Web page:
Out of the thousands of refugees sent to different regions around Italy each day by the national Sistema di Protezione per Richiedenti Asilo e Rifugiati—System of Protection for Refugees and Asylum Seekers (SPRAR)—each Questura office can only take 10 applicants. If refugees have no residence, they cannot obtain a permit of stay, nor can they access any public services to which they have the right under Italian law. If they don’t have a permit of stay, they are subjected to fines of upwards of 1,000 euros. Until 2014 anyone found without proper documentation was considered a criminal, subject to jail time, a trial, and enormous fines. “We had a bunch of trials against ghosts,” explains Veglio, “nobody being charged could pay.”
The Italian government says its strict immigrant and refugee policies are aimed at fighting terrorism. Human rights activists say they are creating inhuman and undignified circumstances for living. As this debate goes on, conditions for Mohammad S. are getting worse.
Mohammad S. hopes to move into the squatter community of refugees at Lingotto, locally called ex-Moi, the group of four abandoned apartment buildings of the Olympic Village left after the 2006 Winter Games in Turin. More than 600 refugees have come to live here, mostly through word of mouth.
The buildings are painted bright pastel oranges and lavenders. Inside, a bare foyer with broken bicycles, another room with a few mismatched tables, small mattresses propped against the wall to make space for the many men passing through, and two small space heaters, one connected to an electrical cord with some strips of denim and string.
The room smelled of incense, tobacco and coffee, the sounds of Arabic singers coming from a small cell phone propped against a glass. Five to six men share one room, using a corner partitioned with blankets for momentary privacy. Kone, a leader among the refugees living at Lingotto, explains that they have come here “to have our own dignity, our own liberty, and to try to be independent. We are just trying to help each other. I don’t have money. Here it’s survival.”
Kone fled the Ivory Coast during violence preceding the country’s first civil war in 2002, coming to Libya where he taught French for 11 years. Like Mohammad S. he was made to leave Libya following the outbreak of war in 2011. With 2,099 others Kone was forced by Libyan authorities onto a small wooden boat headed for Lampedusa, the small Italian island off the coast of Sicily that is the site of many arrivals but also many drowning deaths of migrants and refugees. “I never wanted to come here,” he exclaims frankly. “In Lampedusa they said there were no problems with integration or finding a job…this wasn’t true.”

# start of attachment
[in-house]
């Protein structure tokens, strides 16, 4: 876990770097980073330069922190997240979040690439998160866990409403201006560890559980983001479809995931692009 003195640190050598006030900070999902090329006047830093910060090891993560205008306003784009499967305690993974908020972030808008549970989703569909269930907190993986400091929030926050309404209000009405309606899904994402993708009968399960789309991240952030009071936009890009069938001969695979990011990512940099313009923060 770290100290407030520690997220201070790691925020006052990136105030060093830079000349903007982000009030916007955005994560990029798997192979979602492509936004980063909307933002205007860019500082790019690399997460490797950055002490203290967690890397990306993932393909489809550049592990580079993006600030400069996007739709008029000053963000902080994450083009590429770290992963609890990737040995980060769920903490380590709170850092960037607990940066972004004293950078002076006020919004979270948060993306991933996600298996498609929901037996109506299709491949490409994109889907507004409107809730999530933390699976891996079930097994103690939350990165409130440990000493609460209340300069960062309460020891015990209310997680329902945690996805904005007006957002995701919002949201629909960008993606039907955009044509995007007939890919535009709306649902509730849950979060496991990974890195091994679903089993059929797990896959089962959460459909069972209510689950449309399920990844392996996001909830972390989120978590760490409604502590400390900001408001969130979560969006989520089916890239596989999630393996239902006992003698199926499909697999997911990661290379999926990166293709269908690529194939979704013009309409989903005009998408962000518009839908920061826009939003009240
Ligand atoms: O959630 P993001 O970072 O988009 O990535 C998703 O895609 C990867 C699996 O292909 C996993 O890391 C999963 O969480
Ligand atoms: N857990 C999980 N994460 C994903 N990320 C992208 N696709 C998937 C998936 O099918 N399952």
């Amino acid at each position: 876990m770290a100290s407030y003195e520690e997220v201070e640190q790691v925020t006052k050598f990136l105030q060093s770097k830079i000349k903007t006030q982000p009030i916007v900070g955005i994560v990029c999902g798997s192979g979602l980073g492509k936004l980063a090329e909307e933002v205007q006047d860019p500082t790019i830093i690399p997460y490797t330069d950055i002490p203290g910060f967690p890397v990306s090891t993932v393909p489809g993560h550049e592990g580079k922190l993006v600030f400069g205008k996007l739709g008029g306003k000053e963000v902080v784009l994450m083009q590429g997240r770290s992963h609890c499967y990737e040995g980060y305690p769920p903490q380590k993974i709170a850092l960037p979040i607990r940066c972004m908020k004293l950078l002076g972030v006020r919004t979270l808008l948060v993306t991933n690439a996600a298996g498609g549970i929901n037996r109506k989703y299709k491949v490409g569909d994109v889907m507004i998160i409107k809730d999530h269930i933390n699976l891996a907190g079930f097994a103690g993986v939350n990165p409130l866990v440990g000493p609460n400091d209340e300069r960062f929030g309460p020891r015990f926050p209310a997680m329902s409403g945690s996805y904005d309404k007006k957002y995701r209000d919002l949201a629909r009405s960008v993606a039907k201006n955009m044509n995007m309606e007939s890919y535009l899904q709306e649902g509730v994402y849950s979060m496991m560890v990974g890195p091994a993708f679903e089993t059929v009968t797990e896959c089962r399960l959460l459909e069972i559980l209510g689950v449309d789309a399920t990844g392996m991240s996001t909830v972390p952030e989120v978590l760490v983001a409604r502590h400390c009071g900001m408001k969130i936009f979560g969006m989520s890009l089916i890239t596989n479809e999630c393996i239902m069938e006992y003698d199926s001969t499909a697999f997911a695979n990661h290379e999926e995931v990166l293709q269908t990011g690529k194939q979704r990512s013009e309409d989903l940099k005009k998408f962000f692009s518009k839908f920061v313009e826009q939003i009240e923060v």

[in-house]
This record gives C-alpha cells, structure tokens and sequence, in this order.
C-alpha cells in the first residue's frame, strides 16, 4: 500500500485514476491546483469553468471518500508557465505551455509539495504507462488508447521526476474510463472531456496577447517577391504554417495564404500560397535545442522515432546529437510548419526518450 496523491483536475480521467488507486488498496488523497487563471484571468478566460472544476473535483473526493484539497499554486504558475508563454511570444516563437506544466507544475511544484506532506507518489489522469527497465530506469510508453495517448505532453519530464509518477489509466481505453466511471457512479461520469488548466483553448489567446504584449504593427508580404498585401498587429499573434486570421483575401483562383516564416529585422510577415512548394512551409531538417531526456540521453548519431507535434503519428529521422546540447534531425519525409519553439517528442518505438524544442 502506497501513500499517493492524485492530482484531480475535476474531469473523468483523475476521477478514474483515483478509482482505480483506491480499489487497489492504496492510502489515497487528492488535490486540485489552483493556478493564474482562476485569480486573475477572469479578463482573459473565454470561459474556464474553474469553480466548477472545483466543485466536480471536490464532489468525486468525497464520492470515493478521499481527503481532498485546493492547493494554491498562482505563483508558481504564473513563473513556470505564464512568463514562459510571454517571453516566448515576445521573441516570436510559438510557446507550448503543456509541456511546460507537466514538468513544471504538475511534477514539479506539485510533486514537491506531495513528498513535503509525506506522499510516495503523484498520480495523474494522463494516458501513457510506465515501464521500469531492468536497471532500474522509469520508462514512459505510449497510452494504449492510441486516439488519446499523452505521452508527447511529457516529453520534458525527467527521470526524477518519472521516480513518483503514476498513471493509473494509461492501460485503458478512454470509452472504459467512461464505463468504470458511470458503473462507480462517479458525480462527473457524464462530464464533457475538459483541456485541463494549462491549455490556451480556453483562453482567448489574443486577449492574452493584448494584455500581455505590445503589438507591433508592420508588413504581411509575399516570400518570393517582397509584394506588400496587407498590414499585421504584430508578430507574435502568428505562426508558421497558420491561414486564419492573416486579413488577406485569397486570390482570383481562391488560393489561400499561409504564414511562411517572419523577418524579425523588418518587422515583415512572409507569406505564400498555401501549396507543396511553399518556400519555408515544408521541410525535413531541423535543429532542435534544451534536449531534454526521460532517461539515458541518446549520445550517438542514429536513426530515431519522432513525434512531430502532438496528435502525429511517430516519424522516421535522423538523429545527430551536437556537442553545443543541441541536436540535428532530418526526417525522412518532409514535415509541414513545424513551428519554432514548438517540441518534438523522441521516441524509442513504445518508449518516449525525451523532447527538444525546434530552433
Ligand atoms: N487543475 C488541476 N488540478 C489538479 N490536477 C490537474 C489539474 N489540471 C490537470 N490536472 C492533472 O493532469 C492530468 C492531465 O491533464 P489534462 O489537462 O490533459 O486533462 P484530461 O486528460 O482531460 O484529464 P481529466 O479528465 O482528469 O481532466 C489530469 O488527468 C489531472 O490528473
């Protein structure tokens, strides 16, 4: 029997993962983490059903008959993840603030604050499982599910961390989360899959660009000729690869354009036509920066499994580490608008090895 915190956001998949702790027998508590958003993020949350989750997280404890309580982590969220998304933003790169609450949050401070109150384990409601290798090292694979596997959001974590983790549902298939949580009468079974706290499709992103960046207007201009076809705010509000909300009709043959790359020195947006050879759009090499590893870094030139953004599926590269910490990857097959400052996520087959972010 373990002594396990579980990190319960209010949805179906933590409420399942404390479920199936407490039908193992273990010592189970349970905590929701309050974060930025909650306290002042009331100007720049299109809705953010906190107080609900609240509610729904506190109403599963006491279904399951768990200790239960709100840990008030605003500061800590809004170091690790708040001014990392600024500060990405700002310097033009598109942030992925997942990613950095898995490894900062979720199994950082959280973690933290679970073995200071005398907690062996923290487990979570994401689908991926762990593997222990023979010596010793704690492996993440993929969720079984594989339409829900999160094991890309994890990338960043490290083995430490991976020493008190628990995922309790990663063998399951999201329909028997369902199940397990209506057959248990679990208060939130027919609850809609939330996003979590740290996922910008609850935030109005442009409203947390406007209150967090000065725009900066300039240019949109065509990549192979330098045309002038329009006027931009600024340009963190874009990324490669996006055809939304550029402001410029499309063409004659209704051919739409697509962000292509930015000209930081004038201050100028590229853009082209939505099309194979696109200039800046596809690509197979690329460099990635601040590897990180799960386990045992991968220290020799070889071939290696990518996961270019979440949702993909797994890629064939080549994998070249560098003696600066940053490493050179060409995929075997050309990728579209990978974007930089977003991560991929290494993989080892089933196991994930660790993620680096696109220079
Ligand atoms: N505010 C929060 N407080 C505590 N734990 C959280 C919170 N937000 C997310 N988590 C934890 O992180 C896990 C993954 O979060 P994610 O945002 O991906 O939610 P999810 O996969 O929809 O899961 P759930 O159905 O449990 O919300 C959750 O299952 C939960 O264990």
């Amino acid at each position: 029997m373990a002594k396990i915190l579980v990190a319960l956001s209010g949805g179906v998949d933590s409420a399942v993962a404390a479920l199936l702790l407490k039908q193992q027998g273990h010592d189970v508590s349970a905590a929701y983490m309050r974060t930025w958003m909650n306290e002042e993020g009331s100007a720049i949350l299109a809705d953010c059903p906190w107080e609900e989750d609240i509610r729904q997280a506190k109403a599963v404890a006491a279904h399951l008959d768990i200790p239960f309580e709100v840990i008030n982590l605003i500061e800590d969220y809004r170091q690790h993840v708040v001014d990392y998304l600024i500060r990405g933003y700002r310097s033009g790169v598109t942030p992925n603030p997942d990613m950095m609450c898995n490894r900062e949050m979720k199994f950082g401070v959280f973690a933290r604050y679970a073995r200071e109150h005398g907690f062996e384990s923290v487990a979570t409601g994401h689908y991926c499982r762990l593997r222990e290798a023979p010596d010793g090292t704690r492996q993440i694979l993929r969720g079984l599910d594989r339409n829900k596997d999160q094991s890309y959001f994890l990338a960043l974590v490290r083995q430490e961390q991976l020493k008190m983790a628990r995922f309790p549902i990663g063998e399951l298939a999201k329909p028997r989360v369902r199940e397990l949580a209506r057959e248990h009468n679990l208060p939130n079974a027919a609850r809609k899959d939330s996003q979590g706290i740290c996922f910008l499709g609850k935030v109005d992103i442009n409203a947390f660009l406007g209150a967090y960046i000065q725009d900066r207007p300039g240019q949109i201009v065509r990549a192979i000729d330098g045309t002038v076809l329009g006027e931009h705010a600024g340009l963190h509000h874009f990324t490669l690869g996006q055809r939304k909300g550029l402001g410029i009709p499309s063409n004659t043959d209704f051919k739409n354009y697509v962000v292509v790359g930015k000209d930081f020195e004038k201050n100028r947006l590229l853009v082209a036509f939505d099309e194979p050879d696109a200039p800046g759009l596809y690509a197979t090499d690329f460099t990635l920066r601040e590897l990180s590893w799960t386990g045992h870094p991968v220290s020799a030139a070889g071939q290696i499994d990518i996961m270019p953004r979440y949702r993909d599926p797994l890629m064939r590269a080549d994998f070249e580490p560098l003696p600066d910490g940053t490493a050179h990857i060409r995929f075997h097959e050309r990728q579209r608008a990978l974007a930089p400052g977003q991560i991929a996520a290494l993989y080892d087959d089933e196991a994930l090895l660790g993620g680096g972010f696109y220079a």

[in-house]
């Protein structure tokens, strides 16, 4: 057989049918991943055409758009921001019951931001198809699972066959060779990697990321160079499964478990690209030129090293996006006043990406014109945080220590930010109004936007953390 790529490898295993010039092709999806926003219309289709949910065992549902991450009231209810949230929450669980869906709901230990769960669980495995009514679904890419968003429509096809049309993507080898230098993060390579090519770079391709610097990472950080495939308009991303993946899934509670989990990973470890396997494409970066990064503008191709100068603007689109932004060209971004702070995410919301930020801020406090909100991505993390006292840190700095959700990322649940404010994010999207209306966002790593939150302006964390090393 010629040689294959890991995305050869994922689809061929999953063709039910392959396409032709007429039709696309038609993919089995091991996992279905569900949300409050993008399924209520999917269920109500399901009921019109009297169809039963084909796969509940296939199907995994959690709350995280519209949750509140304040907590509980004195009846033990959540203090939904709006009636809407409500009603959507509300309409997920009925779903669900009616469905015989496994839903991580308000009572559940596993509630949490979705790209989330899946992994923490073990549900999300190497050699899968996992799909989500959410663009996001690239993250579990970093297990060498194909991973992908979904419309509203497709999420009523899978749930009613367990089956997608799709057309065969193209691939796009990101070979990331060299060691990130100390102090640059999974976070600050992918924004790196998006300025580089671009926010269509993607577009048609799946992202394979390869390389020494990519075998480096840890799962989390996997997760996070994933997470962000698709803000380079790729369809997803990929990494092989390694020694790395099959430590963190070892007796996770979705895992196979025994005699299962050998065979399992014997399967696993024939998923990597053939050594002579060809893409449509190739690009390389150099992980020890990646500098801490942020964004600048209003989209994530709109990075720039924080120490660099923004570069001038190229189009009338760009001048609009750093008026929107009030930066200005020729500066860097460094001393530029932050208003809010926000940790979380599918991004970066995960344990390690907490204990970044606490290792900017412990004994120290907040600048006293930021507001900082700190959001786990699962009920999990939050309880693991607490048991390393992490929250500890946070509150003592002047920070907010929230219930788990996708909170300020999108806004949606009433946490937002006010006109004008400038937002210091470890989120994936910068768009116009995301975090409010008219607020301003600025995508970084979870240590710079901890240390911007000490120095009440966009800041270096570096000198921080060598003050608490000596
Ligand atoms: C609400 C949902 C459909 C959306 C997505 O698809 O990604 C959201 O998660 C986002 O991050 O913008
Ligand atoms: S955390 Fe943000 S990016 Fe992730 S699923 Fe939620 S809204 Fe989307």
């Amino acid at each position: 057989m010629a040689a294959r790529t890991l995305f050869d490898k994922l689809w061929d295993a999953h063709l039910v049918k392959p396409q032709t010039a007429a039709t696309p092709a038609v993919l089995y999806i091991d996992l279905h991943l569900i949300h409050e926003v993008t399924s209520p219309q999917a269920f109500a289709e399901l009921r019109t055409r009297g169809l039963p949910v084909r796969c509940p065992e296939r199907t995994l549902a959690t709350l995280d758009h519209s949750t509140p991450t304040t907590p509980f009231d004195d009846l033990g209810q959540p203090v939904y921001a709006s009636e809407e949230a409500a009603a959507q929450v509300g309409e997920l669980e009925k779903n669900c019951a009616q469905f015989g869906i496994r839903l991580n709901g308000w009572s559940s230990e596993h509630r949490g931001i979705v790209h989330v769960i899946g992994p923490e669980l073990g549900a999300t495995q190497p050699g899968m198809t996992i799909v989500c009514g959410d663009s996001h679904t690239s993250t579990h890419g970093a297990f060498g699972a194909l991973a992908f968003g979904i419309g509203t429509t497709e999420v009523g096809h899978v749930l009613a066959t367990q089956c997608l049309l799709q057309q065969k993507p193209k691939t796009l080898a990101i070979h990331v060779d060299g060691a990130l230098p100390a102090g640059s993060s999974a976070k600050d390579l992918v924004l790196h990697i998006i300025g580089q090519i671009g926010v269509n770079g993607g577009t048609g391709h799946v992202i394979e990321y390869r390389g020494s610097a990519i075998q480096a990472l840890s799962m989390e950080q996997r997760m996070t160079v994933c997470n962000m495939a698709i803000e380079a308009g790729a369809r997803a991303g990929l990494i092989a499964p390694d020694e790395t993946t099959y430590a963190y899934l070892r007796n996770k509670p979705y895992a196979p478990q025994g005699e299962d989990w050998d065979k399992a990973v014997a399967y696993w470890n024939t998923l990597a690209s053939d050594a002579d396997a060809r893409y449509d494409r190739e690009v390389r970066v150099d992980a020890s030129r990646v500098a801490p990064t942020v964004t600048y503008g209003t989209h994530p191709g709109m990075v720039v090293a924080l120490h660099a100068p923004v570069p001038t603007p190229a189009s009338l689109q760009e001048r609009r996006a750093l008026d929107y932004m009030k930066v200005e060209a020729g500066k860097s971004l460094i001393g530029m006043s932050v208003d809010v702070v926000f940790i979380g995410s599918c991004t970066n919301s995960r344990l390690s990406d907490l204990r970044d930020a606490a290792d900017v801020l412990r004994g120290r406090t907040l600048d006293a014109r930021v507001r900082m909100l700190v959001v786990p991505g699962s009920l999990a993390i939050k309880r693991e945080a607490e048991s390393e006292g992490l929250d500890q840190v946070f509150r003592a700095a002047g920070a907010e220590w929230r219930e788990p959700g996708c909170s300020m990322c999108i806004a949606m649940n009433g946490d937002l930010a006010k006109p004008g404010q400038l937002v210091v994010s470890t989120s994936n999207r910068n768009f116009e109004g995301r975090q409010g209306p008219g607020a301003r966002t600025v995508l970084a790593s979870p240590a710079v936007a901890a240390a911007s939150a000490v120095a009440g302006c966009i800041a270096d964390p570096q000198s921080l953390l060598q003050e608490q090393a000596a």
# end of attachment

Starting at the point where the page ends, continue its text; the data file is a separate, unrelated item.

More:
When there is no work the men at Lingotto often try to sell broken TVs or scrap metal they find in the garbage.
When he first came to Turin he slept on the street until he heard from some friends about a local meeting to find a shelter for migrants and refugees. Since he moved into Lingotto he has become deeply involved in the migrant rights movement in Turin, working to abolish laws that force migrants and refugees to stay in Italy without any prospects for work.
The Dublin Convention is one of these laws, mandating that the first country in which a migrant or refugee is fingerprinted is the country responsible for them. If someone fingerprinted in Italy is found by authorities in Germany, for instance, they are forcibly sent back to Italy.
According to Kone “if the EU agreed to legalize a permit of stay to work in any part of Europe, Italy would be empty [of migrants and refugees].” Kone himself, though, wants to stay. “I cannot go back to my country. I am here, I am ready for integration in Italy.”
As others like Mohammad S. and Kone struggle to cope with marginalization, the Italian government has attempted to create new laws and infrastructural changes. But activists say those efforts have primarily led to more confusion.
For Veglio, the Centers for Identification and Expulsion (CIE), locally abbreviated to “chi-eh” are the “most controversial term of this entire picture.”